About where to lower the bar on benchpress

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Matt Z
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Post by Matt Z » Fri Apr 03, 2009 6:13 pm

He means that your upper arms should be at a roughly 45-degree angle to your torso, rather than perpendicular to you torso.


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Stephen Johnson
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Post by Stephen Johnson » Fri Apr 03, 2009 9:18 pm

idunno11 wrote:You said to bench with about 45 degree grip (meaning not too wide, not to narrow, do you have a photo or an example to that sort of grip?

Please note the difference between a bodybuiding type bench press:
Barbell Bench Press

Instructions

Preparation

Lie supine on bench. Dismount barbell from rack over the upper chest using a wide oblique overhand grip.

Execution

Lower weight to upper chest. Press bar until arms are extended. Repeat.
And a powerlifting type bench press:
Barbell Bench Press (power lift)

Instructions

Preparation

Lie supine on bench. Grasp bar with a overhand and slightly wider than shoulder width grip. Arch back, extend hips, and position feet back flat on floor. Dismount barbell from rack over chest.

Execution

Lower weight to lower chest. Press bar until arms are extended. Repeat.
The takeaway is to use a slightly wider than shoulder width grip. Chances are that it will allow you to lift more weight than a wide or a narrow grip. If you aren't a powerlifter, the positionings of the back, hips and feet are optional.

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Post by idunno11 » Sat Apr 04, 2009 8:07 am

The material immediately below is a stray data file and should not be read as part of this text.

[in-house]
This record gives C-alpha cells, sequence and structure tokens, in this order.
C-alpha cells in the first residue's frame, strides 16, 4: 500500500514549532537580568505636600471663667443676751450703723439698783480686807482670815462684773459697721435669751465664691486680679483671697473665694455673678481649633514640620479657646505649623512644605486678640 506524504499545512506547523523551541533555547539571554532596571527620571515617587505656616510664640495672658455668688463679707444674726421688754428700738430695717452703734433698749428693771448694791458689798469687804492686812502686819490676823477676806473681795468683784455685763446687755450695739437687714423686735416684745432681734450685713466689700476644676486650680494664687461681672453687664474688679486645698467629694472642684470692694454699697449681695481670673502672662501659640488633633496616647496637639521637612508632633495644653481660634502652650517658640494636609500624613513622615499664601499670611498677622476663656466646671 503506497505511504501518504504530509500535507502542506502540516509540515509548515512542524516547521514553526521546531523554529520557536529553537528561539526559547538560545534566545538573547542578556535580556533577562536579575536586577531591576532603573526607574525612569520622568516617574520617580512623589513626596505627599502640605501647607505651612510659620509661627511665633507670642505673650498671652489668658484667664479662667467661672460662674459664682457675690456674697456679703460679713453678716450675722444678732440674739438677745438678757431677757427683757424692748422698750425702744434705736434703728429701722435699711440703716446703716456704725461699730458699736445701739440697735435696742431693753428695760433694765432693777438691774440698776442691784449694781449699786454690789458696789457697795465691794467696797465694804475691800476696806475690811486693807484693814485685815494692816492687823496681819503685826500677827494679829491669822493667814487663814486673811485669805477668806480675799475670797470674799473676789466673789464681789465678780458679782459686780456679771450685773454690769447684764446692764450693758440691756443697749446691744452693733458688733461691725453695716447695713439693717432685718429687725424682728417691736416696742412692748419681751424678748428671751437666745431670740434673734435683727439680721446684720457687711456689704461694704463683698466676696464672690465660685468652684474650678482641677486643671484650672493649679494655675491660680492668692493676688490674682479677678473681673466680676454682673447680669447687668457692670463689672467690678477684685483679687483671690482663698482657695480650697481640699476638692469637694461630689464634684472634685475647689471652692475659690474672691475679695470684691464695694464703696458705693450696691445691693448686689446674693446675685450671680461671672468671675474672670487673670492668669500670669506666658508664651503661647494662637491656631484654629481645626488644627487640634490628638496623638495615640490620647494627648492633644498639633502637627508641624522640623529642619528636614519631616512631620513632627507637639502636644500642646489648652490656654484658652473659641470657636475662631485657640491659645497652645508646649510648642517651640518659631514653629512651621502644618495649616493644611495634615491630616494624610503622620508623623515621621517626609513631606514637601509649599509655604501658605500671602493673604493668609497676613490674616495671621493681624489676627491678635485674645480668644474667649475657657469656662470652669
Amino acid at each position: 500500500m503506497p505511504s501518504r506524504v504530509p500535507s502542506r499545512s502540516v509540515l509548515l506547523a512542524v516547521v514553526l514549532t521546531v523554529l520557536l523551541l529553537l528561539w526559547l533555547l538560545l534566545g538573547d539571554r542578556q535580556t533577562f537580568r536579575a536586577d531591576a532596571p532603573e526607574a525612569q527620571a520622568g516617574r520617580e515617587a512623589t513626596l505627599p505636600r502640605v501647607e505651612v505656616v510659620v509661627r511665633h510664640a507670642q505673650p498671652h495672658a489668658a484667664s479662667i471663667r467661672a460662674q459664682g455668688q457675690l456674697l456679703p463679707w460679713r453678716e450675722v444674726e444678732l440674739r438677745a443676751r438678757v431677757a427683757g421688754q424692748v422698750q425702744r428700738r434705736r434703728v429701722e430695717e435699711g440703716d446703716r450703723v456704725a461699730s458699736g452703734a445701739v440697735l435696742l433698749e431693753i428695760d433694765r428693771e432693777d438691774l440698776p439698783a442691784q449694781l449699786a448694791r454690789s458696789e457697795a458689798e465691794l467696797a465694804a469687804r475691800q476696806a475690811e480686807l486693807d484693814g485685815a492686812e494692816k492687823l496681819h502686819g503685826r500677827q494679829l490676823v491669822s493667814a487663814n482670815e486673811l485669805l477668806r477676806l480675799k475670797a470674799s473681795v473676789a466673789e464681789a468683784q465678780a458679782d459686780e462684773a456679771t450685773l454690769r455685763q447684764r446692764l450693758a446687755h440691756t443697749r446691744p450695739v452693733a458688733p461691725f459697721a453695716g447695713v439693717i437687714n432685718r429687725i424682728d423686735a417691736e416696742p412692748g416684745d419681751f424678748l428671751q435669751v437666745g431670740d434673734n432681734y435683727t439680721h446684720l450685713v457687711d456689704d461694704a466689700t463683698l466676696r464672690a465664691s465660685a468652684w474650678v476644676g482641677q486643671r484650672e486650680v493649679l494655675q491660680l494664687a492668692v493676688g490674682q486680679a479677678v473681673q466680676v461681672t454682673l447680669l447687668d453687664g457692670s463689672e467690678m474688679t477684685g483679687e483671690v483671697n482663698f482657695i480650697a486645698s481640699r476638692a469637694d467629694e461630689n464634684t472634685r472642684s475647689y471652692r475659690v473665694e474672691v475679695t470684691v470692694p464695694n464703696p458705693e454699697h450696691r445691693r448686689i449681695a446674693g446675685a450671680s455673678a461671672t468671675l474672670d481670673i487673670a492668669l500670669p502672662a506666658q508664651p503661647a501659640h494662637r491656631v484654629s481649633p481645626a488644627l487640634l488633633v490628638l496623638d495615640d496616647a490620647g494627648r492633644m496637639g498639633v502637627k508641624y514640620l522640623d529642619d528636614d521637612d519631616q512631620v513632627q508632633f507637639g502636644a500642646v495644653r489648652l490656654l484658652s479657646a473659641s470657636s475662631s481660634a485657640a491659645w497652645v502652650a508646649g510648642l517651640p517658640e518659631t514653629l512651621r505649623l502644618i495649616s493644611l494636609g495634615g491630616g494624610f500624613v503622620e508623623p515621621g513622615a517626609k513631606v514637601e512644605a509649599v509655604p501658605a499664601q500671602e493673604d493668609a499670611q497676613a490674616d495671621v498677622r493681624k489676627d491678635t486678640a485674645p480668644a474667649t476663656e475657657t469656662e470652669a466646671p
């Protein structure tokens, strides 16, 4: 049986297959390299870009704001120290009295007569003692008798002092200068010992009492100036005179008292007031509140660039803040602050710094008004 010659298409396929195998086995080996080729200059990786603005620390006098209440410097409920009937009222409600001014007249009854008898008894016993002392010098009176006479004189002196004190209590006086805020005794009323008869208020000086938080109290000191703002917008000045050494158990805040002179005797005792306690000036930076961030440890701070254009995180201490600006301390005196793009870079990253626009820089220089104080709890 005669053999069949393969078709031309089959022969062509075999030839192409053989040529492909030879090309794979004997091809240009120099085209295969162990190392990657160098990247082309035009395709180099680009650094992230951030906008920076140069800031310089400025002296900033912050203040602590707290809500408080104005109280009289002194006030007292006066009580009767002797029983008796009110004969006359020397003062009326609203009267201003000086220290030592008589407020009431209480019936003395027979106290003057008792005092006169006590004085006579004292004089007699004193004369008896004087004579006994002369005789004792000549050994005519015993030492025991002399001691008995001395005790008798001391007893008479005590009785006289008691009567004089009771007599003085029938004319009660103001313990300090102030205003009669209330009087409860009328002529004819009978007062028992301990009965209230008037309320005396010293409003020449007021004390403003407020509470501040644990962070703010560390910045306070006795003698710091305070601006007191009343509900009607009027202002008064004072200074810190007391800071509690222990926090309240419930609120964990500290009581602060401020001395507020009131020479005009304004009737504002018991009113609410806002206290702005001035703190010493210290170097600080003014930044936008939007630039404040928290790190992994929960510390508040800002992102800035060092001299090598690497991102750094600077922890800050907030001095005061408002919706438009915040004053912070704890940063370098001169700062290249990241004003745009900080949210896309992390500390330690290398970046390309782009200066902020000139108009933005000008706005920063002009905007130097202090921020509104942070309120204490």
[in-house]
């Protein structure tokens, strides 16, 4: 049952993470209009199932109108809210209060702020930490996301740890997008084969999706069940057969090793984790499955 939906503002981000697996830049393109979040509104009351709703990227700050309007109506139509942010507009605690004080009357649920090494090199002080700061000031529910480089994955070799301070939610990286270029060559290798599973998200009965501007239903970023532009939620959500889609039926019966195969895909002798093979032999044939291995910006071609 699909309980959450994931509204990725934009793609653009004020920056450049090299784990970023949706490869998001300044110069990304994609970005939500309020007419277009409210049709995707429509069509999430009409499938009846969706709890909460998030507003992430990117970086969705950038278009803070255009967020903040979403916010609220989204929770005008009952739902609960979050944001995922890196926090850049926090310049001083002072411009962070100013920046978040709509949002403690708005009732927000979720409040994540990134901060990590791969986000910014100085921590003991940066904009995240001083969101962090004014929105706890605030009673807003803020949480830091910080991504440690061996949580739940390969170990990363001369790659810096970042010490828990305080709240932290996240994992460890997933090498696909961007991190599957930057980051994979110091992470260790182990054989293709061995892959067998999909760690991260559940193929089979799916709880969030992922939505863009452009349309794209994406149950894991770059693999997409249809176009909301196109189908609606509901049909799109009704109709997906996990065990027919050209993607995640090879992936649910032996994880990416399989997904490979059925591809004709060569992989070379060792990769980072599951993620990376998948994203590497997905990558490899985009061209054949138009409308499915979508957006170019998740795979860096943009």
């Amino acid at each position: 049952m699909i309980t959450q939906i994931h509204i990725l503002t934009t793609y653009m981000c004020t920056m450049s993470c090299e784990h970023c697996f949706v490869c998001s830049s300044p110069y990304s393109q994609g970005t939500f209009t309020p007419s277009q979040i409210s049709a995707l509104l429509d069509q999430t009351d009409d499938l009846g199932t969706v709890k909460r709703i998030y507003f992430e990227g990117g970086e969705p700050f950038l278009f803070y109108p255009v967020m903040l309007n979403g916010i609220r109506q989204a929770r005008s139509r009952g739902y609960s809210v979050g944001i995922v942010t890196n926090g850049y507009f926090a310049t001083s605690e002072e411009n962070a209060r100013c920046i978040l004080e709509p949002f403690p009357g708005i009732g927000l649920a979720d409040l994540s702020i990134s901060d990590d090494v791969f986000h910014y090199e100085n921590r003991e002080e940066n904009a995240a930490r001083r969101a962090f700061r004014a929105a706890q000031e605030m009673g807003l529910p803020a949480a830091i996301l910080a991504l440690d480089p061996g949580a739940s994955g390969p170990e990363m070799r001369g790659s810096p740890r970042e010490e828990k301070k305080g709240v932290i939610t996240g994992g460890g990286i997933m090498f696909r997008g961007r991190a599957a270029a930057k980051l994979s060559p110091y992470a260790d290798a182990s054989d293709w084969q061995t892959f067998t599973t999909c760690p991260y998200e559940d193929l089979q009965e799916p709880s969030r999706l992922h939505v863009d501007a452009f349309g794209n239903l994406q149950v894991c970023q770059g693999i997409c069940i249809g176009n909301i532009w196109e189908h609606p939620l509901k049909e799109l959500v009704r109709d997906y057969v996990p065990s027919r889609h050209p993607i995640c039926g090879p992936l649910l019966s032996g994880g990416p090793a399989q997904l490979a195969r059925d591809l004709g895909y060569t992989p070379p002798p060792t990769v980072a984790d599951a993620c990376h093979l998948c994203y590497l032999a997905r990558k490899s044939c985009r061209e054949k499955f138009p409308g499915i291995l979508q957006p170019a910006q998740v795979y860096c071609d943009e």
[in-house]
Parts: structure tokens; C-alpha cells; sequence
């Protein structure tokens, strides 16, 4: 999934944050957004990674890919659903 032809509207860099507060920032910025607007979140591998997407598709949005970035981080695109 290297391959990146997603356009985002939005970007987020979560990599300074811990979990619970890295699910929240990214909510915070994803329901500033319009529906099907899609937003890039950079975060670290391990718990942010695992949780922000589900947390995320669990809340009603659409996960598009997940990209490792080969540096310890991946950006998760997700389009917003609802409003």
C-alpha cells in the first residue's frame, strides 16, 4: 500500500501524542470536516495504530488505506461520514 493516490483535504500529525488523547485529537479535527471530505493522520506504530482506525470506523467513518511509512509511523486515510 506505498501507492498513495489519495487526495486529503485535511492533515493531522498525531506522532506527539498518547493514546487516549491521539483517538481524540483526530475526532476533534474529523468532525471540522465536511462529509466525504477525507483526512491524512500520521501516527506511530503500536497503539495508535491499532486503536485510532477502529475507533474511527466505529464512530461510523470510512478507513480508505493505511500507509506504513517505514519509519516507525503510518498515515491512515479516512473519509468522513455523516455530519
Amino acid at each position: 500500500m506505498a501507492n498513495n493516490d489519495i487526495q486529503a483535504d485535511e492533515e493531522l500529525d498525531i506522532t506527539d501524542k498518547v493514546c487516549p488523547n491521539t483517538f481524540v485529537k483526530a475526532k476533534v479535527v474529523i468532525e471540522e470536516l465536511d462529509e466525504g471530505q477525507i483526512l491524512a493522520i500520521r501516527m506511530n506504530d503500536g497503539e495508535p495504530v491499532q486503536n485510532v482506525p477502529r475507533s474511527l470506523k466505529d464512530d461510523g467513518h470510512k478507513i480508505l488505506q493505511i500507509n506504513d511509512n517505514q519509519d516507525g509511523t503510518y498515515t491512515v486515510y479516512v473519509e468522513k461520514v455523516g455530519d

Thanks, understood.
(btw lifting more weight, meaning more tension on the muscle, meaning better hypetrophy right?).

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Post by KPj » Sat Apr 04, 2009 9:57 am

Just to add to what you've been told already, the following article has an explanation and video clips of both techniques that are mentioned.

Go to "shoulder saver 3"

http://www.t-nation.com/free_online_art ... ers_part_i

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Post by idunno11 » Sat Apr 04, 2009 10:56 am

Thanks for the info.
I just didnt completely get the way on training the soft tissue lol.


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Post by idunno11 » Sun Apr 05, 2009 8:18 am

About incline bench, to do the same grip and to lower the bar to the lower chest?, I mean to do the same technique like powerlifting flat benchpress?

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Post by Stephen Johnson » Sun Apr 05, 2009 8:48 am

idunno11 wrote:About incline bench, to do the same grip and to lower the bar to the lower chest?, I mean to do the same technique like powerlifting flat benchpress?
Yes on the grip, no on the lower chest. The incline bench is an upper chest exercise - the upper chest is where the bar lands. The incline would make lowering the bar to the lower chest a balancing nightmare.

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Post by idunno11 » Sun Apr 05, 2009 10:17 am

Okay, Thanks man, I tryed it today, worked on my serratus too, it was pretty tough since I didnt train it earlier, btw, I think I will lower my flat bench weight a little, since now, when doing correct form, and not half range of motion like earlier (it explains how other people do high weights lol), well yet, it is better to do full range of motion less weight, then a lousy range of motion, with lously form and let the muscle work 1:10 the job.

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Post by Jungledoc » Sun Apr 05, 2009 9:51 pm